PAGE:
[We did a study of the past thirty years and mapping peoples’ social connections and body sizes. We saw that over time, peoples’ body sizes will grow], … people [will] be born and die; … Ties will form and break. Marriages and divorces, friendings and defriendings. A lot of complexity, a lot is happening just in this thirty year period that includes the obesity epidemic. And, by the end, you’re going to see clusters of obese and non-obese individuals within the network. Now, when looked at this, it changed the way I see things, because this thing, this [social] network, is changing across time, it has a memory, it moves, things flow within it, it has a kind of consistency. People can die, but it doesn’t die; it still persists. And it has a kind of resilience that allows it to persist across time. And so, I came to see these kinds of social networks as living things, as living things that we could put under a kind of microscope to study and analyze and understand…

Now, what is the point of this? How does this help us understand [the world]? How does this help us figure out some of the problems that are effecting us these days? Well, the argument I’d like to make is that networks have value. They are a kind of social capital. New properties emerge because of our embeddedness in social networks, and these properties inhere in the structure of the networks, not just in the individuals within them. So think about these two common objects [pencil lead/graphite and a diamond]. They’re both made of carbon, and yet one of them has carbon atoms in it that are arranged in one particular way, on the left, and you get graphite, which is soft and dark. But if you take the same carbon atoms and interconnect them a different way, you get diamond, which is clear and hard. And those properties of softness and hardness and darkness and clearness do not reside in the carbon atoms. They reside in the interconnections between the carbon atoms, or at least arise because of the interconnections between the carbon atoms. So, similarly, the pattern of connections among people confers upon the groups of people different properties. It is the ties between people that makes the whole greater than the sum of its parts. And so it is not just what’s happening to these people — whether they’re losing weight or gaining weight, or becoming rich or becoming poor, or becoming happy or not becoming happy — that affects us; it’s also the actual architecture of the ties around us.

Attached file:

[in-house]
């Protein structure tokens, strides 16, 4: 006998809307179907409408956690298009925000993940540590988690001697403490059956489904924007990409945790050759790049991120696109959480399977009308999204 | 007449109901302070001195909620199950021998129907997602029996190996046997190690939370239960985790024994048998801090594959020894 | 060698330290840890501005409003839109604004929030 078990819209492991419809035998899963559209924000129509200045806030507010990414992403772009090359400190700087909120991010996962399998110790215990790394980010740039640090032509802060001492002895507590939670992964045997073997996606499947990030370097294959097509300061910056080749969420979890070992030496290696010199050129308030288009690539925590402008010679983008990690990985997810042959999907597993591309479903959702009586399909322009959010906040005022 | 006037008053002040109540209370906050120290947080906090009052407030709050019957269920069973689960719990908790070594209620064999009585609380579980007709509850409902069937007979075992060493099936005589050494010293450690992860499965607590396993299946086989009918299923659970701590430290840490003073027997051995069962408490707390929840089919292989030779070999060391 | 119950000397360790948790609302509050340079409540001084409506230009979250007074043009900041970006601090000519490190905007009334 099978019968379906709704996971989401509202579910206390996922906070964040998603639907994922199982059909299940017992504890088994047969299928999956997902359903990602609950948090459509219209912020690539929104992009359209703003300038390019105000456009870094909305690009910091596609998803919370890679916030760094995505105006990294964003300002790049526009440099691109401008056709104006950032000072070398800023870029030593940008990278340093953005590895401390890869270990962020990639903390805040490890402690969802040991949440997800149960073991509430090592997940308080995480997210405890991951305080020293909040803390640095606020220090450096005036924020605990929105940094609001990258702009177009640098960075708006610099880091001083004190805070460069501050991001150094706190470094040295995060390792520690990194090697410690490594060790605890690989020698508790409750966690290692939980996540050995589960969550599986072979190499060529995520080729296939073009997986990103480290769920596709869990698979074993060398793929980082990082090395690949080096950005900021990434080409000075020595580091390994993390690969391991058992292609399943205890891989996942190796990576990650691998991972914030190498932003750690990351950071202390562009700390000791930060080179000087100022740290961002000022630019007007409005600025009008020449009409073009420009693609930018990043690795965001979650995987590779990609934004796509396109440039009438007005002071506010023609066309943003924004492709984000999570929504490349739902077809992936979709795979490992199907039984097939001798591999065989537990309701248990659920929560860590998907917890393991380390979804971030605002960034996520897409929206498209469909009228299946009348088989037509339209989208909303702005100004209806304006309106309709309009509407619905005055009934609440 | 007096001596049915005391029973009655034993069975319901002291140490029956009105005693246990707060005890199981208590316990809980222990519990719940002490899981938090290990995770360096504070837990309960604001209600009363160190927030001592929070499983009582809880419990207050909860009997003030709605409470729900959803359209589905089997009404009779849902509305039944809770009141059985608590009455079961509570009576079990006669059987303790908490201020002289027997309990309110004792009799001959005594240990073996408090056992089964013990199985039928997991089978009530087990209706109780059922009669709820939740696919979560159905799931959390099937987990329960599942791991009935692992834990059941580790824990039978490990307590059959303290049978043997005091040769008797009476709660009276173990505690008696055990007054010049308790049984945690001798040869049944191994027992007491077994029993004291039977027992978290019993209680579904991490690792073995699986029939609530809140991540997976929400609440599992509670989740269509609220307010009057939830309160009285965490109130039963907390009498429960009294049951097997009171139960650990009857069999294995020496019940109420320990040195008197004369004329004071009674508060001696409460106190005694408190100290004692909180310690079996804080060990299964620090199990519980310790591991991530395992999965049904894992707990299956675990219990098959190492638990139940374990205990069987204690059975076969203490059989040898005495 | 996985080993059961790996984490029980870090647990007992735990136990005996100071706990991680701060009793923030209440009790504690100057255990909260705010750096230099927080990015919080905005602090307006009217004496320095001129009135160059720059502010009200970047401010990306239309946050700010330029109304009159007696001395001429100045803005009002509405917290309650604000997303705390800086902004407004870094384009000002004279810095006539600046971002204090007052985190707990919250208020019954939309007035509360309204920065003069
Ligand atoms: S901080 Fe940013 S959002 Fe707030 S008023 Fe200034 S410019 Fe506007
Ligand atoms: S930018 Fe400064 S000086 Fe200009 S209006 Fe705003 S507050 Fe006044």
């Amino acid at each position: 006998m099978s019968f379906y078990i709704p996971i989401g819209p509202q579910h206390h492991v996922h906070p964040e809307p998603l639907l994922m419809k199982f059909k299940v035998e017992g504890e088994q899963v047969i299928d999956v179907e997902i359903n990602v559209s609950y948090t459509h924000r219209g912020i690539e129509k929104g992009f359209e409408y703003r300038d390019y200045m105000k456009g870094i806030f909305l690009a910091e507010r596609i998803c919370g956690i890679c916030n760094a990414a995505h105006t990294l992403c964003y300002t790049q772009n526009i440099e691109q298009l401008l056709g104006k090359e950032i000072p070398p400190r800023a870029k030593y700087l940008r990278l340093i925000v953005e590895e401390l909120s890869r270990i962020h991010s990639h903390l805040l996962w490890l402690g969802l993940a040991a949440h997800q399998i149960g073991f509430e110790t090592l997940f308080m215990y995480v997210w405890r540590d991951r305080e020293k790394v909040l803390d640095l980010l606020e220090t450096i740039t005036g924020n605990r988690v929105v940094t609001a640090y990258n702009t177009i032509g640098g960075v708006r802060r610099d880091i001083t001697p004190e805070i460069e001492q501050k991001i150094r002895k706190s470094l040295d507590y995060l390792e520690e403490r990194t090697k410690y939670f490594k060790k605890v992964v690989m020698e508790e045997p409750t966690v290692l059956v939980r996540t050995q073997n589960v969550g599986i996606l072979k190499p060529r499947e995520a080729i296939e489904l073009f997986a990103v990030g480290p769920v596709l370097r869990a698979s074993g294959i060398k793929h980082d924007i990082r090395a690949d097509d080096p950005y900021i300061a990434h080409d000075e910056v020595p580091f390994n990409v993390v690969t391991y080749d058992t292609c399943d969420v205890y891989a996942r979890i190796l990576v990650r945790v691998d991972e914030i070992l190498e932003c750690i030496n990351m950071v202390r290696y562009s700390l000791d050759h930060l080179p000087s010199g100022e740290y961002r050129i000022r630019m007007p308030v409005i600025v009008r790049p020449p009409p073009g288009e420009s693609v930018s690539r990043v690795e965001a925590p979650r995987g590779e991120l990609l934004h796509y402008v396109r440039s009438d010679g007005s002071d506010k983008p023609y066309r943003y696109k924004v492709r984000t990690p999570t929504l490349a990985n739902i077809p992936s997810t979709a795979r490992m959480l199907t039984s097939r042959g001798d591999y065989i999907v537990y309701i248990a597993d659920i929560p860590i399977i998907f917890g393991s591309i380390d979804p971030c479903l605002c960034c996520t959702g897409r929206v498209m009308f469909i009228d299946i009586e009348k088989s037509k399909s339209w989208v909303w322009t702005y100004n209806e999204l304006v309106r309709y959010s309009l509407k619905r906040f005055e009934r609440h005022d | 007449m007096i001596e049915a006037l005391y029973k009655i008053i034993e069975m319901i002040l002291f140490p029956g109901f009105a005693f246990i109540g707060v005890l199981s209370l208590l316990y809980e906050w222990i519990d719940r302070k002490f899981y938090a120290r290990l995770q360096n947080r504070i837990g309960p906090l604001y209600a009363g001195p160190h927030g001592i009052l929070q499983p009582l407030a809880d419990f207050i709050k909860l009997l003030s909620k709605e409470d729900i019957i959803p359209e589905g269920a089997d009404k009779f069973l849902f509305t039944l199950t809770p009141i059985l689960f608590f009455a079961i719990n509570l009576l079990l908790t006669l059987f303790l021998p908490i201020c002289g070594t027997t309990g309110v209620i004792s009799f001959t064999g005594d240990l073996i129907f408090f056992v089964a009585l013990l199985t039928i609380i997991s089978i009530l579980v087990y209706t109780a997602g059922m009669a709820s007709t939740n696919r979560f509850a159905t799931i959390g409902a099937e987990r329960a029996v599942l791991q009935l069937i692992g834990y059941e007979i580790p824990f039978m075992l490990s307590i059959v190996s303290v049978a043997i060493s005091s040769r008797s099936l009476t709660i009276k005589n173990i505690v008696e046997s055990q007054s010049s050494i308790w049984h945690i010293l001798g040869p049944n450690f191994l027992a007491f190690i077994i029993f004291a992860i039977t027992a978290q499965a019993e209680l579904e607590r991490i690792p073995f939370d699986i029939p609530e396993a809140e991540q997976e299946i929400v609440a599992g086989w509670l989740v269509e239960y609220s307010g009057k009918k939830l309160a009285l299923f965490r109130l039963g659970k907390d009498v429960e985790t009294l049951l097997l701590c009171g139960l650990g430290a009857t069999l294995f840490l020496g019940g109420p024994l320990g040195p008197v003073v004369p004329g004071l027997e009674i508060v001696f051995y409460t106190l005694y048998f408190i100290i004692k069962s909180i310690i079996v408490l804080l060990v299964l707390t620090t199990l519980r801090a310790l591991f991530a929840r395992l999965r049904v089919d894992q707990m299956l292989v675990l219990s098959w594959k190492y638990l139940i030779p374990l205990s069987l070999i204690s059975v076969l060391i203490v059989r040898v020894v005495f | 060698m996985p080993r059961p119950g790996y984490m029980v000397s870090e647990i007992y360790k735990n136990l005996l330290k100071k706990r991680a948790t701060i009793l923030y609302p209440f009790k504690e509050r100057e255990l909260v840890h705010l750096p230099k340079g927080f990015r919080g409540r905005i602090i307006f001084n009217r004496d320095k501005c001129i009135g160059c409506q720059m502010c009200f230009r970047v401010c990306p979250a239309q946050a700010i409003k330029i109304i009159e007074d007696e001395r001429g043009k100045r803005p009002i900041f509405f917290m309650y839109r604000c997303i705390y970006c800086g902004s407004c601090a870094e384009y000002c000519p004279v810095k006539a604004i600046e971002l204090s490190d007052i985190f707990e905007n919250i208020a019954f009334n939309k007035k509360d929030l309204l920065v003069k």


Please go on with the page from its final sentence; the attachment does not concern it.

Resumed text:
Our experience of the world depends on the actual structure of the networks in which we’re residing and on all the kinds of things that ripple and flow through the network. Now, the reason, I think, that this is the case is that human beings assemble themselves and form a kind of superorganism. Now, a superorganism is a collection of individuals which show or evince behaviors or phenomena that are not reducible to the study of individuals and that must be understood by reference to, and by studying, the collective, like, for example, a hive of bees that’s finding a new nesting site, or a flock of birds that’s evading a predator, or a flock of birds that’s able to pool its wisdom and navigate and find a tiny speck of an island in the middle of the Pacific, or a pack of wolves that’s able to bring down larger prey. Superorganisms have properties that cannot be understood just by studying the individuals. I think understanding social networks and how they form and operate, can help us understand not just health and emotions but all kinds of other phenomena — like crime, and warfare, and economic phenomena like bank runs and market crashes and the adoption of innovation and the spread of product adoption.”


Leave a Reply

Fill in your details below or click an icon to log in: Logo

You are commenting using your account. Log Out /  Change )

Google+ photo

You are commenting using your Google+ account. Log Out /  Change )

Twitter picture

You are commenting using your Twitter account. Log Out /  Change )

Facebook photo

You are commenting using your Facebook account. Log Out /  Change )


Connecting to %s

%d bloggers like this: